1. unbalanced
  2. coherent


  1. cumbersome
  2. clever


  1. flop
  2. top


  1. low
  2. high


  1. demanding
  2. intuitive


  1. boring
  2. lively

Intended Use

Gravel roads

Technical climbs

Flowtrail descents

Technical descents

Conclusions about the Pivot Shuttle SL Pro X01

Uphill, the Pivot Shuttle SL Pro X01 convinces with its trademark DW-Link suspension, which makes it the most efficient bike with a Fazua Ride 60 motor in this test. Downhill, it impresses with lively handling and uses its travel efficiently, providing tons of support and making you feel as if you have more than 132 mm of travel on tap. However, inexperienced riders will struggle to hold their line on technical terrain, which is made even harder by the shallow-profiled tires.


  • Very efficient suspension
  • Feels like more than 132 mm of travel
  • Very precise


  • Battery can’t be removed for charging
  • Tires don’t do justice to the potential of the bike
  • Demanding handling

You can find out more about at

The test field

For an overview of the test fleet head to the group test: The best eMTB of 2023 – 30 models in review

All bikes in test: Berria Mako Hybrid GT LTD (Click for review) | Bulls SONIC EVO SL EN-1 (Click for review) | Cannondale Moterra Neo Carbon LT1 (Click for review) | Flyer Uproc X 9.50 (Click for review) | Focus SAM² 6.9 (Click for review) | Focus JAM² 6.9 (Click for review) | Focus Jam² SL 9.9 (Click for review) | Forestal Siryon Diōde (Click for review) | Giant Trance X Advanced E+ Ltd (Click for review) | Haibike Lyke CF SE (Click for review) | Ibis OSO (Click for review) | KTM Macina Prowler Exonic (Click for review) | MERIDA eONE-SIXTY 975 (Click for review) | Mondraker Crafty Carbon XR LTD (Click for review) | Moustache Samedi 29 Game 11 (Click for review) | Orbea Rise M-Team (Click for review) | Orbea WILD M-LTD (Click for review) | Pivot Shuttle SL Pro X01 | Pivot Shuttle LT Team XTR (Click for review) | Radon Deft 10.0 (Click for review) | Rotwild R.X735 Ultra (Click for review) | Santa Cruz Heckler MX XO1 AXS RSV (Click for review) | SCOTT Lumen eRide 900 SL (Click for review) | Simplon Rapcon Pmax TQ (Click for review) | Specialized Turbo Levo Expert (Click for review) | Transition Repeater AXS Carbon (Click for review) | Thömus Lightrider E Ultimate (Click for review) | Trek Fuel EXe 9.9 XX1 AXS (Click for review) | UNNO Mith Race (Click for review) | Yeti 160E T1 (Click for review)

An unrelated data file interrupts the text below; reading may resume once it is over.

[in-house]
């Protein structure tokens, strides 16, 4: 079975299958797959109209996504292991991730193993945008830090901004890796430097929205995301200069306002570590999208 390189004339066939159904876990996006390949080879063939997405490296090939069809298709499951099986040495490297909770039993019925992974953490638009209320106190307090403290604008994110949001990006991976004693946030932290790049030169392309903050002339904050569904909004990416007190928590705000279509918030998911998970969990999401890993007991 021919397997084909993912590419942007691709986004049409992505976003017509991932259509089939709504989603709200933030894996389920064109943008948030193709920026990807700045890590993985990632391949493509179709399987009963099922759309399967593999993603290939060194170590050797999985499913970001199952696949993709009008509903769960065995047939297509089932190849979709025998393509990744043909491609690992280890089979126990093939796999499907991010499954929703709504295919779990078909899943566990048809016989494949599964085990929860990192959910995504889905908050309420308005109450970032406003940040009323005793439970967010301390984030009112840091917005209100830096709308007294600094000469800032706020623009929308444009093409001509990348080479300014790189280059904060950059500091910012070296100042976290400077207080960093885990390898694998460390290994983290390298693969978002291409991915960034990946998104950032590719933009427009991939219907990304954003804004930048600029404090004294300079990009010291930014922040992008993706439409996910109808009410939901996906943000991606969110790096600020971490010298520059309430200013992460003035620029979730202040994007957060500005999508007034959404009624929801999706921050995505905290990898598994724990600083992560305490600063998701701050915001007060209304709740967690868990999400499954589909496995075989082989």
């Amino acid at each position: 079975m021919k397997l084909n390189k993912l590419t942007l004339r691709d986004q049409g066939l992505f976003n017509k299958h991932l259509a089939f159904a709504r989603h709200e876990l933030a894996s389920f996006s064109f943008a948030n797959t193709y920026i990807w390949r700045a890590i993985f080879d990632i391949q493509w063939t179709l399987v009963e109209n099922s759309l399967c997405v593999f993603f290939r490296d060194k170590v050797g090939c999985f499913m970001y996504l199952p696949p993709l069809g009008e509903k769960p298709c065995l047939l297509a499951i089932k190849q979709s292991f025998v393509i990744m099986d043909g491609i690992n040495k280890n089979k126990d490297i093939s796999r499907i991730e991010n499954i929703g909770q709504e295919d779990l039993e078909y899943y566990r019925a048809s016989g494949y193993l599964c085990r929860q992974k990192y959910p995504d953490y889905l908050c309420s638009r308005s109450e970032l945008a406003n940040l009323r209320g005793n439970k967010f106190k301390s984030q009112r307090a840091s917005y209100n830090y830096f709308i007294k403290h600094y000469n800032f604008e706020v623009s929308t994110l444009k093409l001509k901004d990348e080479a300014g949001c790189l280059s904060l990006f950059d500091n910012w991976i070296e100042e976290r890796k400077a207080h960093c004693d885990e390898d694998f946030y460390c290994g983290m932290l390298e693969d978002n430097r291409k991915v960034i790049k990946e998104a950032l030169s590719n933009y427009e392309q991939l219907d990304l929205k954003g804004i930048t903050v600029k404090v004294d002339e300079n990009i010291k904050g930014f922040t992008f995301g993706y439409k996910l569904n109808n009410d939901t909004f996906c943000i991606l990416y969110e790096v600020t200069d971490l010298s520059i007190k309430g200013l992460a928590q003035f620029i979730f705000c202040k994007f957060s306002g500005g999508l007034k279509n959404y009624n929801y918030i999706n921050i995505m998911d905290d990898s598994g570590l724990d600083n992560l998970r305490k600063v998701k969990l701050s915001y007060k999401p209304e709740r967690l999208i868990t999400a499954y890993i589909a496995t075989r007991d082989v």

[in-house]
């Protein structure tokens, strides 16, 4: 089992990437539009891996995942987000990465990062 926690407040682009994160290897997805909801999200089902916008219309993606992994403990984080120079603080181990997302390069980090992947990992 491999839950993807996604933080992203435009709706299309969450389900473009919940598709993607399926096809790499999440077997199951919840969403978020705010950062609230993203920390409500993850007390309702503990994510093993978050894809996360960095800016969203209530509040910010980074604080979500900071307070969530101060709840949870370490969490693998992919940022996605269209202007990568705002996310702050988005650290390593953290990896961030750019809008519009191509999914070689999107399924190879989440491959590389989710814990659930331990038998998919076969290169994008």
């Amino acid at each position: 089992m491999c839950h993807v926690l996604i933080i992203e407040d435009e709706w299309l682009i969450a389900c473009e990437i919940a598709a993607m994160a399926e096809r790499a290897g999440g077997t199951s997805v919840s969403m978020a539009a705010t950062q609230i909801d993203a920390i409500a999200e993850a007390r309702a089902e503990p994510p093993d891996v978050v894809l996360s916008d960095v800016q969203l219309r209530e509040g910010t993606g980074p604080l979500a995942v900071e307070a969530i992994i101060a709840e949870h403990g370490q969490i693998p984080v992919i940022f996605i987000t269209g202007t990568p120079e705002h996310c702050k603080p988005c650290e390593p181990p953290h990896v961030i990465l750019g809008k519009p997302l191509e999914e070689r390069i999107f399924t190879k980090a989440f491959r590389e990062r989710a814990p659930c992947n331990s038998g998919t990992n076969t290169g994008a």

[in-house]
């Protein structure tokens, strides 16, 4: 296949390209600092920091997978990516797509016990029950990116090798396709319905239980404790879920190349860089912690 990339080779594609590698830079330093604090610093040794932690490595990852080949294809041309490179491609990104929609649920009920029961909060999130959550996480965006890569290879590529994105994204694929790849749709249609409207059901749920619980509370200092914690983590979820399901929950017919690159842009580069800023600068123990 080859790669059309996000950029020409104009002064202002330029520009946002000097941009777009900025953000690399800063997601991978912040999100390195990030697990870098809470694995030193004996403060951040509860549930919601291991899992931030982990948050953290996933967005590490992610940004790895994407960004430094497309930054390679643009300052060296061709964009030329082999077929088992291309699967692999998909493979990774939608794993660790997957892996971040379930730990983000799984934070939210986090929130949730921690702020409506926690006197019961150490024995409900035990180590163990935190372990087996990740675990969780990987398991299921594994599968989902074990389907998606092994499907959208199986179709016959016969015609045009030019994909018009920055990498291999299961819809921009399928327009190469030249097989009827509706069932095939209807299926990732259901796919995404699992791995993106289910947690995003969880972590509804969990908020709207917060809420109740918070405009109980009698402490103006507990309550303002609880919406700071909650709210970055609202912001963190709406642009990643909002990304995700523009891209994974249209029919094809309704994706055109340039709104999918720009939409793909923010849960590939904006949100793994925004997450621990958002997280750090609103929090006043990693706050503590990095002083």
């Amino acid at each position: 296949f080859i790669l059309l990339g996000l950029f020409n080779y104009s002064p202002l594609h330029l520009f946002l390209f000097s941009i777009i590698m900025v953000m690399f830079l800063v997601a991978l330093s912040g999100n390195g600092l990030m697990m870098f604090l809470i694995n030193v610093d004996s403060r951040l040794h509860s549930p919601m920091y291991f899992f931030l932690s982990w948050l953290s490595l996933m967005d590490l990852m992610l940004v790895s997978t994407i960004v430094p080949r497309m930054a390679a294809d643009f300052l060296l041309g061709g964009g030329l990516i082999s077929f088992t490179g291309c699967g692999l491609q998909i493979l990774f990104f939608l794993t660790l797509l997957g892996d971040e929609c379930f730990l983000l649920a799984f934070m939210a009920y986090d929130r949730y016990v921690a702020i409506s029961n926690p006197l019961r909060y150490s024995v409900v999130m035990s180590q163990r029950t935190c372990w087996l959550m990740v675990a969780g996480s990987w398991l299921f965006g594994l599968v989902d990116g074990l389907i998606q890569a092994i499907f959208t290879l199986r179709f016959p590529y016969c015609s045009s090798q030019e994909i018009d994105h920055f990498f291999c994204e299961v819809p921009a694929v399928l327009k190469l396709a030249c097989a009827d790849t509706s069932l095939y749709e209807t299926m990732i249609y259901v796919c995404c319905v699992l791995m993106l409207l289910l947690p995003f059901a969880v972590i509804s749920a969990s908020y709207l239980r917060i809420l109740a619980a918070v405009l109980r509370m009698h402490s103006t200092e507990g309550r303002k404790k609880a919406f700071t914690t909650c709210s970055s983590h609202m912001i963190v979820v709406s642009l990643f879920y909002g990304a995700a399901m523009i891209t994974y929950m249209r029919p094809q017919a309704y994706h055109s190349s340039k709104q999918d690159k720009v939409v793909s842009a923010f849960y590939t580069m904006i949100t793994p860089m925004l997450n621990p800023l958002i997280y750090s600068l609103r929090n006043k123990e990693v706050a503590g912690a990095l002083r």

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Words: Felix Rauch Photos: Peter Walker